Norwegians have the Sea in their Blood
Jon Amtrup sails where the sun never sets, and he skis where the ice-covered slopes meet the sea. He is an adventurer and also a proponent for the protection of the beautiful wild places he visits.
“I am very concerned about all the plastic we dump in the oceans. The most visible effect of it is all the rubbish on the beaches. But the scariest part is that the micro plastic end up fish and birds. It kills valuable life at sea. This is an area where I think the man in the street can make a difference: Use as few plastic bags as possible, and always use the few you have to use more than one time. Be aware of products that contain plastic, and try to avoid them. Always pick up plastic or garbage that you find in the water and on the beaches.”
Even in the wild Arctic is not immune from the problem, and Jon sees evidence of human disregard increasingly on his journeys. He aims to instil a sense of responsibility in those that accompany him.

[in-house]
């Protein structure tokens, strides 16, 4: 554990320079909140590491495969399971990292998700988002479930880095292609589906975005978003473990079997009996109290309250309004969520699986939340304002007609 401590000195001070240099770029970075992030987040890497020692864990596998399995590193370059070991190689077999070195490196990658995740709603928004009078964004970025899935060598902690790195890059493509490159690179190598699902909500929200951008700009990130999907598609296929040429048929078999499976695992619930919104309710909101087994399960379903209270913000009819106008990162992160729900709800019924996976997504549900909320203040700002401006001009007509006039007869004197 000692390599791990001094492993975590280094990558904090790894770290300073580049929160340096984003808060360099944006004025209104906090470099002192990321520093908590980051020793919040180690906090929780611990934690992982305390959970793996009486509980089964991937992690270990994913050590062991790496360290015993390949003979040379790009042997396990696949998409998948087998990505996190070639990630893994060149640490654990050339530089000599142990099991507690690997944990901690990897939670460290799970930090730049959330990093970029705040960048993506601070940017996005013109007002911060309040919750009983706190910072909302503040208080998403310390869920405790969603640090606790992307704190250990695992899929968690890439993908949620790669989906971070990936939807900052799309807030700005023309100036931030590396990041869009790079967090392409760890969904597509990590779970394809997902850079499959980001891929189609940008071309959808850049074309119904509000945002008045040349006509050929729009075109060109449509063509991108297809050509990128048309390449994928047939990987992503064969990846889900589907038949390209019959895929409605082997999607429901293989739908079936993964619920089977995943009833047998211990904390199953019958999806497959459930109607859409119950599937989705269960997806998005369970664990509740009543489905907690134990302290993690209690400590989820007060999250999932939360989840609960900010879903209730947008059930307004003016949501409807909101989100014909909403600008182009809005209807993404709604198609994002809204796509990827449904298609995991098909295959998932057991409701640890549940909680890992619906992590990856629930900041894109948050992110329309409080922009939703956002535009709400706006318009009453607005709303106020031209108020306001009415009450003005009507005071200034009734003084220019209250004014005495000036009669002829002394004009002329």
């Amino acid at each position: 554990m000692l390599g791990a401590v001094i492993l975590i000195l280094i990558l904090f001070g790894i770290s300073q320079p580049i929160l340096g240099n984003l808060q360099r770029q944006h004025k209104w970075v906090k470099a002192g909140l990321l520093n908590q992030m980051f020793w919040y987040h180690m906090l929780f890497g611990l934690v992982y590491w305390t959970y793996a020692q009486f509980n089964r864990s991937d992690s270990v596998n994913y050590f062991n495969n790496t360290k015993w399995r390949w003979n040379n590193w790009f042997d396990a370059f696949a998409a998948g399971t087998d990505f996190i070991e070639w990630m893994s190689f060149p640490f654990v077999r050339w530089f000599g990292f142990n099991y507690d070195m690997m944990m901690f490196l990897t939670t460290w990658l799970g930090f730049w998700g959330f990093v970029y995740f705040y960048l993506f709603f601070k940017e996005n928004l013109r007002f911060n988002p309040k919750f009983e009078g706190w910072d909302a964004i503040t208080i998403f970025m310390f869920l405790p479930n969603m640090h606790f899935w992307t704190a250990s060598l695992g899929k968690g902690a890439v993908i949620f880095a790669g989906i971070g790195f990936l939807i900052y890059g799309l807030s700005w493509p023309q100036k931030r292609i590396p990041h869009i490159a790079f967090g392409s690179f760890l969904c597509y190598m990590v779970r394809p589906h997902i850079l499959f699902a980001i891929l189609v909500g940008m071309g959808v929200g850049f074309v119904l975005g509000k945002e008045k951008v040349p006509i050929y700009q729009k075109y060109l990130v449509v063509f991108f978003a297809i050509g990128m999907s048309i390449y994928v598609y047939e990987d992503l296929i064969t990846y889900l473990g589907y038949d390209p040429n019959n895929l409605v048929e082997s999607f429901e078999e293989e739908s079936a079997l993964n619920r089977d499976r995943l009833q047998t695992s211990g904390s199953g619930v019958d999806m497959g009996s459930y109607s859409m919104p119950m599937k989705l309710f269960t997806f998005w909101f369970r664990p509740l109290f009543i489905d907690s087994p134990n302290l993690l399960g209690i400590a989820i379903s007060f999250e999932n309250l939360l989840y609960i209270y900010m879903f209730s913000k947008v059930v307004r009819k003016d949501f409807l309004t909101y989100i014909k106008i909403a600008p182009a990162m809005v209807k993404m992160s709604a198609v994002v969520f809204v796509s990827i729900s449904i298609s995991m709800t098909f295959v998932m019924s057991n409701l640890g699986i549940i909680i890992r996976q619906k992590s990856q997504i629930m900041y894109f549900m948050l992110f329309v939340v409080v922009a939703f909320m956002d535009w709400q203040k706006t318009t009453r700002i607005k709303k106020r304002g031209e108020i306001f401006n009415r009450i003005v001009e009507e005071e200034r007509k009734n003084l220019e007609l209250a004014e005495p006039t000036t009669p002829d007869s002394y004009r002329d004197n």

One of the most picturesque adventures he went on this season was to Greenland. “The area around Angmassaliq offers all a high latitude sailor can ask for. Solitude, icebergs in all shapes and sizes, local Inutits with a story to tell, and fantastic possibilities to explore the landscape on foot and in kayaks.
“I was out paddling on my own in Johan Petersons Fjord. Blue skies, icebergs all around, not a breath of wind. Not a sound. Until a 30 ton humpback whale breached just ten meters in front of me. The whale was coming my way and my heart was racing. But these giant animals don’t bother with a Norwegian in a kayak. He breached two more times as he passed me a couple of meters away. The he dived in to the great depths looking for squid to feast on. I was left in the total silence listening to my still racing heart. Did it really happen?”
For this trip, Jon had a scientist on board. All expeditions should have a scientist, he says. “Mikkel Vilumsen is a renowned whale scientist and the purpose of the trip was to tag whales with GPS senders so that we could get better knowledge about whale migration. We managed to tag two humpback whales, and the close encounter when we sailed up alongside the whale and Mikkel attached the GPS with a long spear was truly amazing. The first whale soaked us completely with his tail.”